Abraham Joshua Heschel (1907-1972) was a prolific scholar, impassioned theologian, and prominent activist who participated in the black civil rights movement and the campaign against the Vietnam War. He has been hailed as a hero, honored as a visionary, and endlessly quoted as a devotional writer. In this sympathetic, yet critical, examination, Shai Held elicits the overarching themes and unity of Heschel’s incisive and insightful thought. Focusing on the idea of transcendence—or the movement from self-centeredness to God-centeredness—Held puts Heschel into dialogue with contemporary Jewish thinkers, Christian theologians, devotional writers, and philosophers of religion.
Plato's argument implies that justice and morality are intimately interconnected, because the excellence and goodness of human life — the best way for a person to live — is intimately dependent upon and closely interwoven with those 'things that we find desirable in themselves and for their consequences ....
Essays on Humanism and the Philosophy of Art By T
Privatdozent Heidegger, in his second year of lecturing, examines how phenomenology, as a strict science, should approach the factical experience of life. Phenomenology should investigate factical life, in order to uncover the ground, "original science", of factical life. Factical life provides phenomenology with access, so that phenomenology can investigate that ground. By investigating through factical life, phenomenology can investigate the experience of life without objectifying it, as a science might. For examples of life experiences, Heidegger refers to Stephan George's poem "The Tapestry of Life", to , and to everday situations. He says that philosophers need to be evaluated with phenomelogy, and interpreted with respect to the ground of factical life. The works of Kant, Hegel, "those from Marburg", Bergson, William James, must be reckoned with.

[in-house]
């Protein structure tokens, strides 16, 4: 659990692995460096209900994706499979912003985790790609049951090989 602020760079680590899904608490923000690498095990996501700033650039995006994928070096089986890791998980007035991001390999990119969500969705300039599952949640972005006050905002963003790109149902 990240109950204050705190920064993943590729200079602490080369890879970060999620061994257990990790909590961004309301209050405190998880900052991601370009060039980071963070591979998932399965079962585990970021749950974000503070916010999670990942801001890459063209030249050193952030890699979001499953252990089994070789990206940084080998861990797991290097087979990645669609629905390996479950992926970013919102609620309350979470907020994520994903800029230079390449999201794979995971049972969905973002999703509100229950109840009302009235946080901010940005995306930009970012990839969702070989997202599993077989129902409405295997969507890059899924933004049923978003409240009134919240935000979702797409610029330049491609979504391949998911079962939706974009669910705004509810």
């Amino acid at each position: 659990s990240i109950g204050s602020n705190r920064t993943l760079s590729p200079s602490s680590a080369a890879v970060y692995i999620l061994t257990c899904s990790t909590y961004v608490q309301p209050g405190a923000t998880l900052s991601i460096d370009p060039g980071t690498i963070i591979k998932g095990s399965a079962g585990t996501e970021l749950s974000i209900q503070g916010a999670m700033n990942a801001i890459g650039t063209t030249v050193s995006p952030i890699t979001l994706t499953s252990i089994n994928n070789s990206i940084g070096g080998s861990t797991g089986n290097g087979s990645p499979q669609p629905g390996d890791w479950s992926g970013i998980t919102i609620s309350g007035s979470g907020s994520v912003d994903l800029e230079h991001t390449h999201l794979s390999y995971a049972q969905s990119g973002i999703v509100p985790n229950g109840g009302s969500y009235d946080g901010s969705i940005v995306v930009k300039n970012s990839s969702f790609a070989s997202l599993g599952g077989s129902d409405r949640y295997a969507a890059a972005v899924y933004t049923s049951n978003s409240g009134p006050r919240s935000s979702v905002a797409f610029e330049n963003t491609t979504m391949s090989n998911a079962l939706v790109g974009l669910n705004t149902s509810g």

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The word subjectivism has two meanings, and our opponents play on the two. Subjectivism means, on the one hand, that an individual chooses and makes himself; and, on the other, that it is impossible for man to transcend human subjectivity. The second of these is the essential meaning of existentialism. When we say that man chooses his own self, we mean that every one of us does likewise; but we also mean by that that in making this choice he also chooses all men. In fact, in creating the man that we want to be, there is not a single one of our acts which does not at the same time create an image of man as we think he ought to be. To choose to be this or that is to affirm at the same time the value of what we choose, because we can never choose evil. We always choose the good, and nothing can be good for us without being good for all.
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Two lecture courses, The Fundamental Question of Philosophy, summer semester 1933, and On the Essence of Truth, the following winter. The sources are mainly attendees' transcripts.
parrhesia :: a journal of critical philosophy
If, on the other hand, existence precedes essence, and if we grant that we exist and fashion our image at one and the same time, the image is valid for everybody and for our whole age. Thus, our responsibility is much greater than we might have supposed, because it involves all mankind. If I am a workingman and choose to join a Christian trade-union rather than be a communist, and if by being a member I want to show that the best thing for man is resignation, that the kingdom of man is not of this world, I am not only involving my own caseI want to be resigned for everyone. As a result, my action has involved all humanity. To take a more individual matter, if I want to marry, to have children; even if this marriage depends solely on my own circumstances or passion or wish, I am involving all humanity in monogamy and not merely myself. Therefore, I am responsible for myself and for everyone else. I am creating a certain image of man of my own choosing. In choosing myself, I choose man.